As "Still Here: The Madcap, Nervy, Singular Life of Elaine Stritch" suggests, the grande dame of Broadway brought life to scores of characters for decades, but she was a complicated, often dramatic character herself.
The book — written by New York Times feature editor Alexandra Jacobs — is a mini-history of the Great White Way from the 1970s through Stritch's death in 2014, told through the icon's professional and personal journey. Stritch auditioned for some of the most famous roles in Broadway history. She won some and lost many, and Jacobs tries to explain why despite solid talent and remarkable stage presence, Stritch seemed to get in her own way, sabotaging her chances at the success she coveted.
"To the end she was both restless and routinized, selfish and generous, straightforward and elliptical," Jacobs writes. "She insisted on being seen and heard, felt and dealt with." The story follows Stritch's life from the early days with her conservative well-to-do family in the Detroit suburbs to her move to New York with dreams of stardom. Manhattan was her playground, but Jacobs follows Stritch through jaunts in Los Angeles, London and on the road with various shows, meeting many famous people along the way.
Stella Adler and Lee Strasberg were teachers at her drama school, where Marlon Brando was a fellow student who once read her passages of "Wuthering Heights" on a date. Some of the best anecdotes are Stritch's encounters with desirable men like the young Congressman John F. Kennedy, Frank Sinatra and Rock Hudson. Because of her "luminous personality, she tended to collect people who wanted to adore her," Jacobs explains.
As she honed her craft, she worked with some of the greats including Harry Belafonte, Bea Arthur, Burt Lancaster, Mickey Rooney, and Jackie Gleason, who fired her from "The Honeymooners" after a day because she had too big a personality to share scenes with him. But the life of an actress is full of rejection and heartache and Stritch endured plenty of both, struggling through periods of unemployment, taking small jobs to pay the rent and looking for love.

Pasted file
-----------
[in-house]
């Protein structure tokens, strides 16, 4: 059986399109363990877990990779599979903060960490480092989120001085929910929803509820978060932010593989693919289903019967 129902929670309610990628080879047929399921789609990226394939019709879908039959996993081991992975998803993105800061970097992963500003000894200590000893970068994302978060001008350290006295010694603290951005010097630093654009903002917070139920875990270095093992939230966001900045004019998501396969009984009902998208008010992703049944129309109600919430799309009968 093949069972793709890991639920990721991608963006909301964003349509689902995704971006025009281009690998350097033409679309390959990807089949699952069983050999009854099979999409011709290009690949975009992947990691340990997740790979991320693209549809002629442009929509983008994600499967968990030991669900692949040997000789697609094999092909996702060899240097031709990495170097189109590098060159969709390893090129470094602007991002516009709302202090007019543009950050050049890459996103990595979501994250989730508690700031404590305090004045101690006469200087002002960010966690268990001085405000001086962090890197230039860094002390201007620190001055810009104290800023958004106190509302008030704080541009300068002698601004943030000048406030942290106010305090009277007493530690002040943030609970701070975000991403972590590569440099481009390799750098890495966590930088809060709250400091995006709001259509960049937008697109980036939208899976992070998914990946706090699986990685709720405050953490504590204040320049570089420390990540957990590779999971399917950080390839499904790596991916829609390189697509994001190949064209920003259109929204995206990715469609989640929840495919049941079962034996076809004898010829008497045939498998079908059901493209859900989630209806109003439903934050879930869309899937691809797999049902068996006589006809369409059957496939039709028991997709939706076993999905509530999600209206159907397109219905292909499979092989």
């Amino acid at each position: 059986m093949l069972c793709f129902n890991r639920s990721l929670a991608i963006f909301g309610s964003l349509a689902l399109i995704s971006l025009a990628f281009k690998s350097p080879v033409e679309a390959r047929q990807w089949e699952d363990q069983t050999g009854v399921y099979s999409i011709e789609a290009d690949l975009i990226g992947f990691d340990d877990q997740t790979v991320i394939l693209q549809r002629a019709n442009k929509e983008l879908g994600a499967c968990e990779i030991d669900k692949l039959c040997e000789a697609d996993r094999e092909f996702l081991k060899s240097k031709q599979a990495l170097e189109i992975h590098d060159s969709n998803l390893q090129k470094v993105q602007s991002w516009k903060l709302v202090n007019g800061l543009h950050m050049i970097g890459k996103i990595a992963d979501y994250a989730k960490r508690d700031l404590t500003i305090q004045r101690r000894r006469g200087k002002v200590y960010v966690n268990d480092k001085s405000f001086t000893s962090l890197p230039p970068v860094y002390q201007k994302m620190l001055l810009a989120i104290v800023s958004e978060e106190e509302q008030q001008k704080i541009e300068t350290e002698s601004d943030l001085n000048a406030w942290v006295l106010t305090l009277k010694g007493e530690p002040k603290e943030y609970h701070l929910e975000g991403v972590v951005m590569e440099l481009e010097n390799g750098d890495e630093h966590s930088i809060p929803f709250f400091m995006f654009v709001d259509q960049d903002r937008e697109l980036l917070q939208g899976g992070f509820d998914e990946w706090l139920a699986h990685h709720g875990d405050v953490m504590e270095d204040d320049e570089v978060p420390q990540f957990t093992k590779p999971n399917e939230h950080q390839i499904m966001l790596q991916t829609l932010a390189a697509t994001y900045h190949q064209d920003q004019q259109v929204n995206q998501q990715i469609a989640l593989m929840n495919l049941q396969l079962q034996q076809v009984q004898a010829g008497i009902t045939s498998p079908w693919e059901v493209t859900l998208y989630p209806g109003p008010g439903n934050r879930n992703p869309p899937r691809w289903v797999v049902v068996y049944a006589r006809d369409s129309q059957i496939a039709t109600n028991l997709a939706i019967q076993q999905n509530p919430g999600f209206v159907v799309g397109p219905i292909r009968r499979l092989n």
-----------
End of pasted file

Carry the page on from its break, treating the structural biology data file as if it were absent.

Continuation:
Jacobs says Stritch was "incapable of not telling the truth," which was refreshing to some and too much for others. Her acerbic wit and lack of boundaries got her in trouble with both love interests and bosses. The author suggests alcoholism also kept Stritch from reaching her full star potential. She drank often and in large quantities for decades before she got sober in the late 1980s, but her relationship with booze continued — if sporadically and quietly — for many more years.
Stritch was labeled unreliable for being late and forgetting lines, and could be arrogant, self-centered and overbearing with colleagues. She liked the finer things: car services, posh hotels and designer clothing, but didn't like to pay for them. She lost several jobs over greedy business negotiations for perks, and even had bouts of kleptomania.
The tone is respectful with spots of humor and compassion. With more than 25 pages of bibliographical notes, it's clear Jacobs has done meticulous research. She includes quotes and stories from articles, interviews and even some from a memoir Stritch started but never finished. But some of the details and tangents about minor players feel unnecessary and disrupt the narrative.
One poignant revelation is when theater critic John Lahr — who helped Stritch develop and produce her famous one-woman show "At Liberty" — suggests the reason for much of Stritch's bad behavior was fear and panic. "The truth of Elaine was her real great acting was convincing the world she was loosey goosey — that was a complete act," Lahr told Jacobs.
"Still Here" is an insider's story, with behind the scenes show tales and name-dropping as titillating as a good table for eavesdropping at Sardi's. As the lyric goes, "good times or bum times," Stritch saw it all and always found a way to get the next gig and bring a crowd to its feet. This book is sure to send nostalgic Broadway fans to YouTube to replay all her oldies, wishing she was still here.